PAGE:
For most of the Walnut Street Days’ celebrants, the ‘good ole days’ was an era when a segregated and separated Black community evolved around a strong commercial and cultural district.
An era when Black teachers took more than a passing interest in the educations provided to Black children, as most of them were our neighbors and Sunday school teachers. It was an era when Black people unapologetically spent their money with Black businesses, the Black church was truly the center of our universe, and the overwhelming majority of Black households, while economically impoverished, were headed by two parents, and thus were never culturally ‘poor.’
Yeah, those good ole days, when I was shorter than I grew to be, when neighbors not only disciplined you, but also received praise from your parents for interceding, and when you could walk into just about any home without having to first bang on the door or ring the doorbell. Back in the day, Walnut Street was a thriving Black business district, and represented the cultural core of our community.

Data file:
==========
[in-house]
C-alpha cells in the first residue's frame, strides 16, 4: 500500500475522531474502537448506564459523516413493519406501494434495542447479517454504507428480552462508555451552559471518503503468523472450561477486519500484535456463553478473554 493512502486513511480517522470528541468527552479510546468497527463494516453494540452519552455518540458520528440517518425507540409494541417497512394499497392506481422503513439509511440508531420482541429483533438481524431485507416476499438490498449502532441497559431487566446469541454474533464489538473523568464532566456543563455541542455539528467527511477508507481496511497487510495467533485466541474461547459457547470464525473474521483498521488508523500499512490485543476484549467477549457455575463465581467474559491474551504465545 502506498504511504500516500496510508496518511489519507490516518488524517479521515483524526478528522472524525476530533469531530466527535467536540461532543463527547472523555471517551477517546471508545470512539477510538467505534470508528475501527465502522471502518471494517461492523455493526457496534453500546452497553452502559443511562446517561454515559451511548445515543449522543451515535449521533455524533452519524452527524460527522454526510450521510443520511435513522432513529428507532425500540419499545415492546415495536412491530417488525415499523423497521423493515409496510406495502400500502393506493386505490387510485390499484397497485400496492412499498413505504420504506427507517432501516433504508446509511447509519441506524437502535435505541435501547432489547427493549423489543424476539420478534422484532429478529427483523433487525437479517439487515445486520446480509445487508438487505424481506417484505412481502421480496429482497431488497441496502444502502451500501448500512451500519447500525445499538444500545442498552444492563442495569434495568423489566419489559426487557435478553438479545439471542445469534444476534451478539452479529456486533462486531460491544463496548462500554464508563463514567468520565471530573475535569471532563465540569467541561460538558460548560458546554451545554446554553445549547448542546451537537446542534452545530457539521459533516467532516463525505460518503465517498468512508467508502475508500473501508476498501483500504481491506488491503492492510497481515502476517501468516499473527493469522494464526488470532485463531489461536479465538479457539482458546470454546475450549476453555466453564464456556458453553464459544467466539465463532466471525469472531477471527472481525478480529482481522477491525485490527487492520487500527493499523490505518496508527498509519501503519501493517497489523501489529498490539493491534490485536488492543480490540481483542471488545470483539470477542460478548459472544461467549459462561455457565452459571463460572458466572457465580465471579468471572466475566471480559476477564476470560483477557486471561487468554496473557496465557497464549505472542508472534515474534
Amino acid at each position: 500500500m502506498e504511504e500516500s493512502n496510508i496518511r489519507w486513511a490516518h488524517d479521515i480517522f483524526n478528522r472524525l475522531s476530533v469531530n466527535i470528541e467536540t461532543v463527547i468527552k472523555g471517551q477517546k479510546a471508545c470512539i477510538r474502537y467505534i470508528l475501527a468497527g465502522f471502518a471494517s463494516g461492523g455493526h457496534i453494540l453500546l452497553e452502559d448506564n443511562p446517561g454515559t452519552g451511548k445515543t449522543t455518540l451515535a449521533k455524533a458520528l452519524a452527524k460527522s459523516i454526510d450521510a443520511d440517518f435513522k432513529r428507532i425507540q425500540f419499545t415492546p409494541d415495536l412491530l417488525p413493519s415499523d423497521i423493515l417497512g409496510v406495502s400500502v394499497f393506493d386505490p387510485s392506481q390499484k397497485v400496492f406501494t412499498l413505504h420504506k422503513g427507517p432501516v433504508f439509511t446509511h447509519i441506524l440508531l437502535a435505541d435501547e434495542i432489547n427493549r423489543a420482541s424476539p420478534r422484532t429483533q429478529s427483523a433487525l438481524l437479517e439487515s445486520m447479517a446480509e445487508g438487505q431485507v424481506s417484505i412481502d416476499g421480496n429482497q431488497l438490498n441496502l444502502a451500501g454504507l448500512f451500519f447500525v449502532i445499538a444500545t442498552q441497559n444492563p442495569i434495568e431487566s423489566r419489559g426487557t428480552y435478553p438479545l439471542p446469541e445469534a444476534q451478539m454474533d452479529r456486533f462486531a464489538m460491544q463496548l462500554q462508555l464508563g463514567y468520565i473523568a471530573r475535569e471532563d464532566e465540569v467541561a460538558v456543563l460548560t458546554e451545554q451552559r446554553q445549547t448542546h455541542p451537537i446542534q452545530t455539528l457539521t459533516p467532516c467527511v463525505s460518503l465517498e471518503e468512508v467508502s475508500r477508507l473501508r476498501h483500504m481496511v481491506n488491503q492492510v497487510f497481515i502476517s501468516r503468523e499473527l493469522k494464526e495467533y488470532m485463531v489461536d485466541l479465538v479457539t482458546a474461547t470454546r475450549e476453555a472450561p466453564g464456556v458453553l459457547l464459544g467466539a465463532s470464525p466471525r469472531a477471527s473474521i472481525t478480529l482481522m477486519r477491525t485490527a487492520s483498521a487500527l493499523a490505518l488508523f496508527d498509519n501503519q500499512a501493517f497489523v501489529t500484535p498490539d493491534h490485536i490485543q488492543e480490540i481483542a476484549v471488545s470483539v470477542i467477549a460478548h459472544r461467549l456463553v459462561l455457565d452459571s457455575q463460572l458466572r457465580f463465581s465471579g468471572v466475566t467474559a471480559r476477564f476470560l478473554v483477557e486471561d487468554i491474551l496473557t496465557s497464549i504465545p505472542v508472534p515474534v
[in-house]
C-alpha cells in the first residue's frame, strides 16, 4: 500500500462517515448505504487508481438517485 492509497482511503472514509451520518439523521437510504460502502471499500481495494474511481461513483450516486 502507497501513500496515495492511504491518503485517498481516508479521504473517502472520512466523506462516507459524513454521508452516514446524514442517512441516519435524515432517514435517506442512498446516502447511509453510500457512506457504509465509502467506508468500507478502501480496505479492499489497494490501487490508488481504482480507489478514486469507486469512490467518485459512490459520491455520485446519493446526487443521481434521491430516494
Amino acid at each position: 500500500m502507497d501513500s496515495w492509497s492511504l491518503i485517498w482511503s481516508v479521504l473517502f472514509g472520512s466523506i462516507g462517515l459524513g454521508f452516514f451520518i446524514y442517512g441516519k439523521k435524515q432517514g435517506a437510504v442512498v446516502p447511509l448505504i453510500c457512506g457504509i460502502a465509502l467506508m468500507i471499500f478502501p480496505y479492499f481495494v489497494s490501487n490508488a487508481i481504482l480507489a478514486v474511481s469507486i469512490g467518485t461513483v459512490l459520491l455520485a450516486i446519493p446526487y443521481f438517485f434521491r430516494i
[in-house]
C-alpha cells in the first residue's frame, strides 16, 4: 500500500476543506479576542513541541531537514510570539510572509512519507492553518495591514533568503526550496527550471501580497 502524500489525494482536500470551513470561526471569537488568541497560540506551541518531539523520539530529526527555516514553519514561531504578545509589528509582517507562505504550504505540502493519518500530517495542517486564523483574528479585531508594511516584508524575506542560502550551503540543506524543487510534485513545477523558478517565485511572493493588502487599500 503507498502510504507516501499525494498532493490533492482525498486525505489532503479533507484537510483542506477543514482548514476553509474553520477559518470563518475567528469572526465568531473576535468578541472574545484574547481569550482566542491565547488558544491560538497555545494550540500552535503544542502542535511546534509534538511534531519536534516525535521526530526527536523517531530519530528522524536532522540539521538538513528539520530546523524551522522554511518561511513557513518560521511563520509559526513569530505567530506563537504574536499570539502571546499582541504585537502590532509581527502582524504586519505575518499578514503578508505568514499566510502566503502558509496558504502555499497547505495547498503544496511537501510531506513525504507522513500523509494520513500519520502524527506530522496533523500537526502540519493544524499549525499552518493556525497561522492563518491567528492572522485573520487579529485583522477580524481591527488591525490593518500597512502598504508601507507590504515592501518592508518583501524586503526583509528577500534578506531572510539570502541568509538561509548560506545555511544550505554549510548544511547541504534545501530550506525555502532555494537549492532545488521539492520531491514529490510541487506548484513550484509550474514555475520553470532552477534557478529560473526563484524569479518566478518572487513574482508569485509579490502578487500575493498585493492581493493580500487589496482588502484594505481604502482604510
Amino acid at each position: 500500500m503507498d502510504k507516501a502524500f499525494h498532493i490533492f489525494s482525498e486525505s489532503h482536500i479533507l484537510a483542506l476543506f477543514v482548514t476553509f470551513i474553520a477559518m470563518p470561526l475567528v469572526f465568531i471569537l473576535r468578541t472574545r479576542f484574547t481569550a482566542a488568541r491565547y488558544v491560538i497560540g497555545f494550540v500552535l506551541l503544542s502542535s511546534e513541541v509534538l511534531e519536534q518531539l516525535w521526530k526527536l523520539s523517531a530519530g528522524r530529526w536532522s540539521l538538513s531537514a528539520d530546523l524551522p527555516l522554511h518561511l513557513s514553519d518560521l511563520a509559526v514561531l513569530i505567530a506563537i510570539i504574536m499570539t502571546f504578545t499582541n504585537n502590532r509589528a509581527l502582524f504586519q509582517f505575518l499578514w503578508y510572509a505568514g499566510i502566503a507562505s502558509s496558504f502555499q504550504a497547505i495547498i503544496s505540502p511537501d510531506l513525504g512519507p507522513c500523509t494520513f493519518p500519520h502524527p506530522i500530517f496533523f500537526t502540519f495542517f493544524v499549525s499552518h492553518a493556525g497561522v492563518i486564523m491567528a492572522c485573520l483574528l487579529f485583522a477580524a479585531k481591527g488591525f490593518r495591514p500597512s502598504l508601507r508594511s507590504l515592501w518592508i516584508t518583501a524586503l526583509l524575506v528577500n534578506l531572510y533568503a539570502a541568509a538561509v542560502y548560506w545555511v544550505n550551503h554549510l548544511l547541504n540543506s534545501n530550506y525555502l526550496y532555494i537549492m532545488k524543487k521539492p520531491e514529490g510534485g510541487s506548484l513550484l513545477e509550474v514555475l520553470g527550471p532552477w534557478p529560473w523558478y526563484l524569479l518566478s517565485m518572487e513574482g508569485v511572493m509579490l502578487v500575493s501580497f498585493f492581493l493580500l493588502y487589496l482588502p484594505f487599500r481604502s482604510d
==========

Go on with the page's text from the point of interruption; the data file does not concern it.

Many conspiracy theorists believe there was a concerted effort to rip the heart out of the Black community by razing the entire strip. Whether you believe that theory or not, history shows that Mayor Henry Maier and the same common council that had turned a deaf ear to Black cries for equal opportunity (including an open housing ordinance), did in fact demolish the entire area to accommodate a new expressway, which, not by coincidence, was never constructed.